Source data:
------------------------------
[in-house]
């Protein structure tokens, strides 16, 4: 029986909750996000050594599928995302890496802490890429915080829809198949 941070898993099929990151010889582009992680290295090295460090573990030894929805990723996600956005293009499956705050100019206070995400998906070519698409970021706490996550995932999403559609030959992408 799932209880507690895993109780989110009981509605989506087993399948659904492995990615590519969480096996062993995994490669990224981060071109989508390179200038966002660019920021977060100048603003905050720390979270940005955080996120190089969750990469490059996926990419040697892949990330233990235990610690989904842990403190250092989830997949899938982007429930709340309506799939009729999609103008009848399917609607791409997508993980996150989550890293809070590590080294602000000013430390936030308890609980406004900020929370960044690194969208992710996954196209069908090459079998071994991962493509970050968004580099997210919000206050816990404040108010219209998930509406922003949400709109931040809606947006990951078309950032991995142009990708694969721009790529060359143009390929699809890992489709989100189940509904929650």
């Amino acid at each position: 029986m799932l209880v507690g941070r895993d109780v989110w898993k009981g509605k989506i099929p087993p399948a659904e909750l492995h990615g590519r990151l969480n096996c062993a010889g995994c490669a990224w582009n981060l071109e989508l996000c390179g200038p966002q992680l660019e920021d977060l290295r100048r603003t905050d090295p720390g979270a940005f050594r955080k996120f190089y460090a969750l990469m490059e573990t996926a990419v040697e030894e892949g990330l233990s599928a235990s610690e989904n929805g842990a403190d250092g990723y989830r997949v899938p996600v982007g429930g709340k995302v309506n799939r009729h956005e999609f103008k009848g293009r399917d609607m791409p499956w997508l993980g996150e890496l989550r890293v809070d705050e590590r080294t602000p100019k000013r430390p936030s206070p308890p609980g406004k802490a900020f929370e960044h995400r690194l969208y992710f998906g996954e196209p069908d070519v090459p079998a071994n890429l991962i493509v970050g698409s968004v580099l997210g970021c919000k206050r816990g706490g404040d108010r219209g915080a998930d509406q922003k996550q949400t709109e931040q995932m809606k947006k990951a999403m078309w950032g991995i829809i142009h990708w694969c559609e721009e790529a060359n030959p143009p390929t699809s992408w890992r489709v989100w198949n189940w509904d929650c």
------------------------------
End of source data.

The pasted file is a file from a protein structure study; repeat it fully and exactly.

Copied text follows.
[in-house]
């Protein structure tokens, strides 16, 4: 029986909750996000050594599928995302890496802490890429915080829809198949 941070898993099929990151010889582009992680290295090295460090573990030894929805990723996600956005293009499956705050100019206070995400998906070519698409970021706490996550995932999403559609030959992408 799932209880507690895993109780989110009981509605989506087993399948659904492995990615590519969480096996062993995994490669990224981060071109989508390179200038966002660019920021977060100048603003905050720390979270940005955080996120190089969750990469490059996926990419040697892949990330233990235990610690989904842990403190250092989830997949899938982007429930709340309506799939009729999609103008009848399917609607791409997508993980996150989550890293809070590590080294602000000013430390936030308890609980406004900020929370960044690194969208992710996954196209069908090459079998071994991962493509970050968004580099997210919000206050816990404040108010219209998930509406922003949400709109931040809606947006990951078309950032991995142009990708694969721009790529060359143009390929699809890992489709989100189940509904929650």
């Amino acid at each position: 029986m799932l209880v507690g941070r895993d109780v989110w898993k009981g509605k989506i099929p087993p399948a659904e909750l492995h990615g590519r990151l969480n096996c062993a010889g995994c490669a990224w582009n981060l071109e989508l996000c390179g200038p966002q992680l660019e920021d977060l290295r100048r603003t905050d090295p720390g979270a940005f050594r955080k996120f190089y460090a969750l990469m490059e573990t996926a990419v040697e030894e892949g990330l233990s599928a235990s610690e989904n929805g842990a403190d250092g990723y989830r997949v899938p996600v982007g429930g709340k995302v309506n799939r009729h956005e999609f103008k009848g293009r399917d609607m791409p499956w997508l993980g996150e890496l989550r890293v809070d705050e590590r080294t602000p100019k000013r430390p936030s206070p308890p609980g406004k802490a900020f929370e960044h995400r690194l969208y992710f998906g996954e196209p069908d070519v090459p079998a071994n890429l991962i493509v970050g698409s968004v580099l997210g970021c919000k206050r816990g706490g404040d108010r219209g915080a998930d509406q922003k996550q949400t709109e931040q995932m809606k947006k990951a999403m078309w950032g991995i829809i142009h990708w694969c559609e721009e790529a060359n030959p143009p390929t699809s992408w890992r489709v989100w198949n189940w509904d929650c």